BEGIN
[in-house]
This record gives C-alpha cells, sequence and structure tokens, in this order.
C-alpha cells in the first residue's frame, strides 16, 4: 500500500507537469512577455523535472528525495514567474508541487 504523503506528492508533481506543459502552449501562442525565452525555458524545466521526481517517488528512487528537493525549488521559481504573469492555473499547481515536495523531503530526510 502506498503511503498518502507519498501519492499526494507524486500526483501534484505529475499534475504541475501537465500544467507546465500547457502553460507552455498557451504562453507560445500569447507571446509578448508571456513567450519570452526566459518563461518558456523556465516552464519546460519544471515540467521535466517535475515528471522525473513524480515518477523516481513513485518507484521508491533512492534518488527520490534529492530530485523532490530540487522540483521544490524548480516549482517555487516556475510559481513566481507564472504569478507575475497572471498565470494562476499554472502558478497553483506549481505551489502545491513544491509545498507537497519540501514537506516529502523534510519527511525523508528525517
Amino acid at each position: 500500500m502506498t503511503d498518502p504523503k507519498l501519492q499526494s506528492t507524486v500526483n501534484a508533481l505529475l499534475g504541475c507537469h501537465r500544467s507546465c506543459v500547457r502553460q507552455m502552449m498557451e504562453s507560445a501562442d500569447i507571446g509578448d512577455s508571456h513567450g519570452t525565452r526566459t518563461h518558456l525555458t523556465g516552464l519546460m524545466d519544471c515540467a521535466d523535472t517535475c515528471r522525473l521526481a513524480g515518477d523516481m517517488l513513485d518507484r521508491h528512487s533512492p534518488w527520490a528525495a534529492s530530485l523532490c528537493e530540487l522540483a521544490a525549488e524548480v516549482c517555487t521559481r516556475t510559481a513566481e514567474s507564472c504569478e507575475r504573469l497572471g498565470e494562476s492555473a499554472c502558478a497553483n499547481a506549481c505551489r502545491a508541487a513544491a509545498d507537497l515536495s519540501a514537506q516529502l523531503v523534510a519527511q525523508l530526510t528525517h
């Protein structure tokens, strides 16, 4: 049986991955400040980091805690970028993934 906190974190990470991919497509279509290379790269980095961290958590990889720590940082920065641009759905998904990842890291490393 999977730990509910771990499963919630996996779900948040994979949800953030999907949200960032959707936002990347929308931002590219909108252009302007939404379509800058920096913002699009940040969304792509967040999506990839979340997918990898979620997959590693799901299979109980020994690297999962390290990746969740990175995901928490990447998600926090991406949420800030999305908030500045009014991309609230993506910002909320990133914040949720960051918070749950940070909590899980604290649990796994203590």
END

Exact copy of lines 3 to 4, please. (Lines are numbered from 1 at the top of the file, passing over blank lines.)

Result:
C-alpha cells in the first residue's frame, strides 16, 4: 500500500507537469512577455523535472528525495514567474508541487 504523503506528492508533481506543459502552449501562442525565452525555458524545466521526481517517488528512487528537493525549488521559481504573469492555473499547481515536495523531503530526510 502506498503511503498518502507519498501519492499526494507524486500526483501534484505529475499534475504541475501537465500544467507546465500547457502553460507552455498557451504562453507560445500569447507571446509578448508571456513567450519570452526566459518563461518558456523556465516552464519546460519544471515540467521535466517535475515528471522525473513524480515518477523516481513513485518507484521508491533512492534518488527520490534529492530530485523532490530540487522540483521544490524548480516549482517555487516556475510559481513566481507564472504569478507575475497572471498565470494562476499554472502558478497553483506549481505551489502545491513544491509545498507537497519540501514537506516529502523534510519527511525523508528525517
Amino acid at each position: 500500500m502506498t503511503d498518502p504523503k507519498l501519492q499526494s506528492t507524486v500526483n501534484a508533481l505529475l499534475g504541475c507537469h501537465r500544467s507546465c506543459v500547457r502553460q507552455m502552449m498557451e504562453s507560445a501562442d500569447i507571446g509578448d512577455s508571456h513567450g519570452t525565452r526566459t518563461h518558456l525555458t523556465g516552464l519546460m524545466d519544471c515540467a521535466d523535472t517535475c515528471r522525473l521526481a513524480g515518477d523516481m517517488l513513485d518507484r521508491h528512487s533512492p534518488w527520490a528525495a534529492s530530485l523532490c528537493e530540487l522540483a521544490a525549488e524548480v516549482c517555487t521559481r516556475t510559481a513566481e514567474s507564472c504569478e507575475r504573469l497572471g498565470e494562476s492555473a499554472c502558478a497553483n499547481a506549481c505551489r502545491a508541487a513544491a509545498d507537497l515536495s519540501a514537506q516529502l523531503v523534510a519527511q525523508l530526510t528525517h